Climbing Up the Pylon Lookout in Sydney

Got the energy and crave for great photo opportunities or just the feel of wind in your hair as you gaze the scenic panorama? Head over to the Sydney Harbour Bridge Pylon Lookout! Not for the faint-hearted, the climb up 200 stairs brings you eighty-seven metres above the harbour offering the best visual percepts of the city.

With breath-taking views on all sides, the Sydney Harbour Bridge Pylon Lookout is one of those spots that isn’t frequented as often as the Sydney Tower Eye Observation Deck purely due to the lack of elevators. Even-though it lacks modern infrastructure to ease one’s way up to the top, it more than makes up for its open space and ability to admire the sights devoid of glass windows.

On the way up visitors will pass three levels of historic displays, focusing on the vision of chief engineer JJC Bradfield, the dangerous work of building the Bridge and the controversy of the opening ceremony that was hijacked by Captain Francis de Groot of the New Guard. Apart from offering facts and figures of the magnificent construction history, stopping to read the displays is a convenient way of catching your breath before heading up the next flight of stairs.

Once on the top, the glass view finder at the 360-degree observation area will guide you to locate Sydney’s surrounding suburbs. Overlooking the World Heritage listed Sydney Opera House, you can also see as far out as the Olympic Stadium in Homebush Bay and the Blue Mountains. Not tall enough? Fret not, as there are stands on all sides of the Lookout to get on to give you that extra height needed to soak in the sights.

It can get pretty chilly during winter so make sure to bring a sweater along.

A bit of history…

The four impressive, decorative 89 metre high pylons are made of concrete and faced with granite. The granite was quarried near Moruya where about 250 Australian, Scottish and Italian stonemasons and their families lived in a temporary settlement. Three ships were specifically built to carry the 18,000 cubic metres of cut, dressed and numbered granite blocks, 300km north of Sydney.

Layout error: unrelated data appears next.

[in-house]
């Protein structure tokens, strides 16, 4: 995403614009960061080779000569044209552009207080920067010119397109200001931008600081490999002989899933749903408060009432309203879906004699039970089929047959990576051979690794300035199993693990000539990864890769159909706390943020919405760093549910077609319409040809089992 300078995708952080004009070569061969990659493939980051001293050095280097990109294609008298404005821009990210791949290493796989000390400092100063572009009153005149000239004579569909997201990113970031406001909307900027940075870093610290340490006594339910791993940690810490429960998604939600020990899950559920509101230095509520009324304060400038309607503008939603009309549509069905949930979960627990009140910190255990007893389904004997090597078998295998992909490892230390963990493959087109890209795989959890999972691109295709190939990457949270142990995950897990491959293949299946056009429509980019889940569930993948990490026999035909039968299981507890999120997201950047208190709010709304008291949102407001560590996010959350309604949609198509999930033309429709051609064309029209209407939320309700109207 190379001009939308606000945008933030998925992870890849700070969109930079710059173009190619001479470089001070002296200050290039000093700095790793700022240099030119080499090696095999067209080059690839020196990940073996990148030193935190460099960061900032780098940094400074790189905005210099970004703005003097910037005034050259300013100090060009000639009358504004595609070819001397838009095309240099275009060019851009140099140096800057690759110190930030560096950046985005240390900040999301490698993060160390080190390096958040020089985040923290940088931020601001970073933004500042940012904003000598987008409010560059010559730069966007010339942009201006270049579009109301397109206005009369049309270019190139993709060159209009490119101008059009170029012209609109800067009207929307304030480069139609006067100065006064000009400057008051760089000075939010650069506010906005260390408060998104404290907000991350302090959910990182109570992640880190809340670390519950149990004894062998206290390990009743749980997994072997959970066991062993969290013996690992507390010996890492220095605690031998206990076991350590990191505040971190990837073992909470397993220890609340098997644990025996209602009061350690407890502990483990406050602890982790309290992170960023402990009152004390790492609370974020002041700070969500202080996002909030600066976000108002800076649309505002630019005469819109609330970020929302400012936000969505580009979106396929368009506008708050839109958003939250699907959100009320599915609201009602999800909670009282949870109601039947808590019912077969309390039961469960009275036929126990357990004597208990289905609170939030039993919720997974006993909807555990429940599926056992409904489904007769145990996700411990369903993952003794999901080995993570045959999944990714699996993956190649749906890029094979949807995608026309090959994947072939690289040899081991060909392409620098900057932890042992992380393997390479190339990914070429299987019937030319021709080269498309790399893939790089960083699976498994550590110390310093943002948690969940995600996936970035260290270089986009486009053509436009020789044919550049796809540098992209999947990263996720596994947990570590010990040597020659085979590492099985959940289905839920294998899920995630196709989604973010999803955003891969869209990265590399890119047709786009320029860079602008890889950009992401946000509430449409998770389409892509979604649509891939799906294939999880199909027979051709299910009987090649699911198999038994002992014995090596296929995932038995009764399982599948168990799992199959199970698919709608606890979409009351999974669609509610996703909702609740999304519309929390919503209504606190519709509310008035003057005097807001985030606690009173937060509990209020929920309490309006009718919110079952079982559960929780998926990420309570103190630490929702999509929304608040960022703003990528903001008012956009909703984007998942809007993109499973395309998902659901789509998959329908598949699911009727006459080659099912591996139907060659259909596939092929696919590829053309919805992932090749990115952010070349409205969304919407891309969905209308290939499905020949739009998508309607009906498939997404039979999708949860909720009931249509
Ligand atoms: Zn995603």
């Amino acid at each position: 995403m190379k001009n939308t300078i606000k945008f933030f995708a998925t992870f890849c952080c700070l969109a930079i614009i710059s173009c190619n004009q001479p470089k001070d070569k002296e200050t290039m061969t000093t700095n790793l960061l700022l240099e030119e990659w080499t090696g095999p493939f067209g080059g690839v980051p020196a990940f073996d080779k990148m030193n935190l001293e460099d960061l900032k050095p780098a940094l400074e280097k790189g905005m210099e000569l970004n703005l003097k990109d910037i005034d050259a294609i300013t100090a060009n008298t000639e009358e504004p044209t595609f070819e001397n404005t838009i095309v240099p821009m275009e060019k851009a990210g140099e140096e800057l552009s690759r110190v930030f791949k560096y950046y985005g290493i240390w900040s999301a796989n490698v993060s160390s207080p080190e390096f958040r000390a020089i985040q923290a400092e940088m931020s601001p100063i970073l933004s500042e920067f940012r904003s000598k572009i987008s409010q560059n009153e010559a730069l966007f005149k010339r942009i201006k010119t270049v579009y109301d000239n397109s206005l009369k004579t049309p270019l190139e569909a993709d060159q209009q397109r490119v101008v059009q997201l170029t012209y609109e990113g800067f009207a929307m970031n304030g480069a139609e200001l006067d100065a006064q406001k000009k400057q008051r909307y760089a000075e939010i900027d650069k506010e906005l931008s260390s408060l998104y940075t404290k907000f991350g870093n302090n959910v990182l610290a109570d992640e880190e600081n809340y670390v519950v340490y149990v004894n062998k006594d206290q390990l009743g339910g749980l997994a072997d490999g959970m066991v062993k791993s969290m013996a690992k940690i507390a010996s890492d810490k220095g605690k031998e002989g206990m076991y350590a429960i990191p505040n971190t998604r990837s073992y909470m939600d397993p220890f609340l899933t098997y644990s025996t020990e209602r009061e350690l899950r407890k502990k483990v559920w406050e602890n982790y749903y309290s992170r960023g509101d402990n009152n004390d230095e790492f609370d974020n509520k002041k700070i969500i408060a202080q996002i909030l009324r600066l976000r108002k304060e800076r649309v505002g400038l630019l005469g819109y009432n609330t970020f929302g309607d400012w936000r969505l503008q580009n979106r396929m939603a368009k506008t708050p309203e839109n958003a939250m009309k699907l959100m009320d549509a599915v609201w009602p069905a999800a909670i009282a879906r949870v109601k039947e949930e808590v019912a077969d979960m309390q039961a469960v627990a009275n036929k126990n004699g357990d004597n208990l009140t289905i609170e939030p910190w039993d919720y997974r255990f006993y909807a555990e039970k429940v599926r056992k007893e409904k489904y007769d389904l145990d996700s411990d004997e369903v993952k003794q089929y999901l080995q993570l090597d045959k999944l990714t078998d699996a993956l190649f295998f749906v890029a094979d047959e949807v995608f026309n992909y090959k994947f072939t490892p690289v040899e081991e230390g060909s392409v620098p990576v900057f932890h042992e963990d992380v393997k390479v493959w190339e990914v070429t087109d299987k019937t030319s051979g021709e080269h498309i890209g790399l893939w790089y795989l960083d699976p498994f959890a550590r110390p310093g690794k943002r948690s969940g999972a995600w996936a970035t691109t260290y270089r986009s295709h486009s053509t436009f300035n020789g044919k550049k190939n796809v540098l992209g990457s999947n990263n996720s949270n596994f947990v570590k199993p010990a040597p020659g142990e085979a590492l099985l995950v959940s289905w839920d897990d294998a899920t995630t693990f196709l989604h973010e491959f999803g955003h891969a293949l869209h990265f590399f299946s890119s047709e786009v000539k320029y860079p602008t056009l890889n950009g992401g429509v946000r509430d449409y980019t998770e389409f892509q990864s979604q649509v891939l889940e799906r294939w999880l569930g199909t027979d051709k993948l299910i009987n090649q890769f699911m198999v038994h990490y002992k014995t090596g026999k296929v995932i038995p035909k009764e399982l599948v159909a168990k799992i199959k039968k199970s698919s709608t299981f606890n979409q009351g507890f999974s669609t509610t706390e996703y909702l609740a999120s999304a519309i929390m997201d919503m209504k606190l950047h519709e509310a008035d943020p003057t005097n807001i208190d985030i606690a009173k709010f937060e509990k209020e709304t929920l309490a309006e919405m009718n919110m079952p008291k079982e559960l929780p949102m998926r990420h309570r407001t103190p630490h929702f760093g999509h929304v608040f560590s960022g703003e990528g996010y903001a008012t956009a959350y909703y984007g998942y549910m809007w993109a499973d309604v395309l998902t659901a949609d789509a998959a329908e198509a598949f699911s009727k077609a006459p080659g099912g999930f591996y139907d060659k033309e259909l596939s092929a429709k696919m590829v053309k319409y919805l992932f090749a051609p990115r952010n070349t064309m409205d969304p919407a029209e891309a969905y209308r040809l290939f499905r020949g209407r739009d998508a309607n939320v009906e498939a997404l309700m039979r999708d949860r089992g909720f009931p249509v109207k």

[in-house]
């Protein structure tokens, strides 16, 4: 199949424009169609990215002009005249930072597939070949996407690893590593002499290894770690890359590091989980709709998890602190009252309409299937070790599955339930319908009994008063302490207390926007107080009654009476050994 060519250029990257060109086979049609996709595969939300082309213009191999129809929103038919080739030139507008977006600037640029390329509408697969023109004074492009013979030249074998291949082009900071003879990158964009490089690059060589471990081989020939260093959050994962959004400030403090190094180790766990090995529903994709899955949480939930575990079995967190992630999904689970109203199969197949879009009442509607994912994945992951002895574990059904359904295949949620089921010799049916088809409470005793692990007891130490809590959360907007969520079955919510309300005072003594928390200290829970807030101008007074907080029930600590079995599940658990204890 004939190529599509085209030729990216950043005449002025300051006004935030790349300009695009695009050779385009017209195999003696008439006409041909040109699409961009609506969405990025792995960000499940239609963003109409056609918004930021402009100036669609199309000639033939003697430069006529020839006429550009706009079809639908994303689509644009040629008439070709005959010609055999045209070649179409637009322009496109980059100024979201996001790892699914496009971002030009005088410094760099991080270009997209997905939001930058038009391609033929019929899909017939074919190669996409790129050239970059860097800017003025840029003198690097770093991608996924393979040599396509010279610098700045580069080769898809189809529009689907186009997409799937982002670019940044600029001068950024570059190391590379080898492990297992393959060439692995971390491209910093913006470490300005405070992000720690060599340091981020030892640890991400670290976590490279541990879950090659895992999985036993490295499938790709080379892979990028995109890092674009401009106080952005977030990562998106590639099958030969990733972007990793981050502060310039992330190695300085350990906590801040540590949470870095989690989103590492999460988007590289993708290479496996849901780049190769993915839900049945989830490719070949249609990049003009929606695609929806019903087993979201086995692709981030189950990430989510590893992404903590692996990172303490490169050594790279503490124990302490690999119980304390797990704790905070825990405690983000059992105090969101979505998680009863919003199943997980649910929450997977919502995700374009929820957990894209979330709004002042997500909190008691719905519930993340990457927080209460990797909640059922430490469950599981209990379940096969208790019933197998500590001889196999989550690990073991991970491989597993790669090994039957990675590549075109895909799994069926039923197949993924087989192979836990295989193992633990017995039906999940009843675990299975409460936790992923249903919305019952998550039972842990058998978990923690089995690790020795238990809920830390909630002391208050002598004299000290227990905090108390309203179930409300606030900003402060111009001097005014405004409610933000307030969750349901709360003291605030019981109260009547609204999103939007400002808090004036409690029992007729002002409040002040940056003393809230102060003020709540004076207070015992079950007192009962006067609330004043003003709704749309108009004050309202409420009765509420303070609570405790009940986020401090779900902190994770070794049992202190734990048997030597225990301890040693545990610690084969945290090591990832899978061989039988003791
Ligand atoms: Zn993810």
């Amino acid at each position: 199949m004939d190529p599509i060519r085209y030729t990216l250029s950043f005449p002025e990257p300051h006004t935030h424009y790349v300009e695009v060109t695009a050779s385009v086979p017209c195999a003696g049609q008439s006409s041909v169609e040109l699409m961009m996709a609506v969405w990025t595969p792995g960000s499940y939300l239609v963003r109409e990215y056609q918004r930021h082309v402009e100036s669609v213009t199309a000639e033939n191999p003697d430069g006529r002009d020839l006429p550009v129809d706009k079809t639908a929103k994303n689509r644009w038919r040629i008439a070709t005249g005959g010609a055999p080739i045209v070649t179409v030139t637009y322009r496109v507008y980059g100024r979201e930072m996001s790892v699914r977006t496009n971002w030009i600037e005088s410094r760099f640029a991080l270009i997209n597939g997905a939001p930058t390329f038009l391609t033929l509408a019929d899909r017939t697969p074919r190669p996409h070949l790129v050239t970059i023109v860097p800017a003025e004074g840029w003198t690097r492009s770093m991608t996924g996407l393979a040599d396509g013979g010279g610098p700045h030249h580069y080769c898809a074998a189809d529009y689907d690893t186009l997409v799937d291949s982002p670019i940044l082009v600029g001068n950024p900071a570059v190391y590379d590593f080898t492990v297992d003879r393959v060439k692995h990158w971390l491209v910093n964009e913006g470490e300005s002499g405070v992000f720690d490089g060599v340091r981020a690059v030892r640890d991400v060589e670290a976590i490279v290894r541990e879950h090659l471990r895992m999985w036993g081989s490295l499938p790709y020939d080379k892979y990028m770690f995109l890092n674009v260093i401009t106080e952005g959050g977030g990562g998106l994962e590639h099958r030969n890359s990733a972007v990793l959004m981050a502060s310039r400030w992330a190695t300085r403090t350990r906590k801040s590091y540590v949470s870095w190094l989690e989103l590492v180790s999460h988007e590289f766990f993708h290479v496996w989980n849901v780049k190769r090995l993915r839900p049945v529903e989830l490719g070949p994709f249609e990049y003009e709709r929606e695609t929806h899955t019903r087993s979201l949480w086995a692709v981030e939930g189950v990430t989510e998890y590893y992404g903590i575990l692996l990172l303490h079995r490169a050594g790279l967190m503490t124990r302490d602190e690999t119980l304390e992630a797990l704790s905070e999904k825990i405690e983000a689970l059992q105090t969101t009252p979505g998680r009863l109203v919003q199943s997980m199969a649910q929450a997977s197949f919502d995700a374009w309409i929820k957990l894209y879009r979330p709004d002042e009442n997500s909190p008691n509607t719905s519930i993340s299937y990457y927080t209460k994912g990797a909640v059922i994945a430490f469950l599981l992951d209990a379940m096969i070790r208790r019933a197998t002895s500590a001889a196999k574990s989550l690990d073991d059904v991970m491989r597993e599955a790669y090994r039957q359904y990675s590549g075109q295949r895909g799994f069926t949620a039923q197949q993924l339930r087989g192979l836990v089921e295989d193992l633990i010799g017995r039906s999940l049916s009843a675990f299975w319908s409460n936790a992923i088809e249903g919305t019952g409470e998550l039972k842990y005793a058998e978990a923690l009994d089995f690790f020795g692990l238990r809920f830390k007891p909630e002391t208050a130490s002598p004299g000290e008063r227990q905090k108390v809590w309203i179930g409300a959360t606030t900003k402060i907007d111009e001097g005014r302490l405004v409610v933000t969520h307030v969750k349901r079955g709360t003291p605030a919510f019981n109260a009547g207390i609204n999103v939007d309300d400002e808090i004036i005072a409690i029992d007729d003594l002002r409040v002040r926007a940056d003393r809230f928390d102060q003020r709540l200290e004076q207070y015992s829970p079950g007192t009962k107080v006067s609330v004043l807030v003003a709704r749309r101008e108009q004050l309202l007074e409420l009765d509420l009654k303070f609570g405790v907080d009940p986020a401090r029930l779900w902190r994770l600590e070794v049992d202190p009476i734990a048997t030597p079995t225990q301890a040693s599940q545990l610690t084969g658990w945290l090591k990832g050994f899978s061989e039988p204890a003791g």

What is interesting is that the Harbour Bridge’s four pylons serve no real structural purpose. In fact, they don’t even touch the Bridge except at road level. The pylons were added to provide aesthetic balance while the full weight of the Bridge is supported by massive steel posts and abutments housed in the base of the pylons.

While all four pylons are put to good use, only one is accessibly by the public. The south-western tower is used by traffic authorities and the two northern towers serve as air vents for the Harbour tunnel. The south-eastern tower is home to the Sydney Harbour Bridge Pylon Lookout, which includes a museum and detailed history of the Sydney Harbour Bridge.

The Sydney Harbour Bridge Climb is another option offering a more adventurous route!

Getting There

The pedestrian walkway towards the Pylon LookoutThere is no way of getting to the pylon entrance by taxi or any other mode of transportation. As the pylon entrance is located right next to extremely heavy traffic flow, the only way there is to walk over.

Entrance to the Pylon Lookout is on the pedestrian pathway on the Eastern side of the Harbour Bridge from the city side.

If you are on George Street, turn left into Argyle Street and climb up to Cumberland Street via the Argyle Stairs. Turn left and cross to the other side of Cumberland Street. Use the “Bridge Stairs” to access the pedestrian pathway. If you are coming from the North side of the city, use the steps near Milsons Point Railway Station.

Open seven days a week from 10am to 5pm, admission tickets cost $15 for adults and $6.50 for children between 5-12 years of age. Inclusive in the ticket cost is a complimentary photo against a backdrop that provides a feel of sitting high up on one of the steel bars of the Bridge just like the construction workers used to back in the day.

Rosemarie John

Travel and Beyond by Rosemarie John and Joseph Ellis portrays a kaleidoscope of all things travel related mixed with just the right dosage of history and culture.

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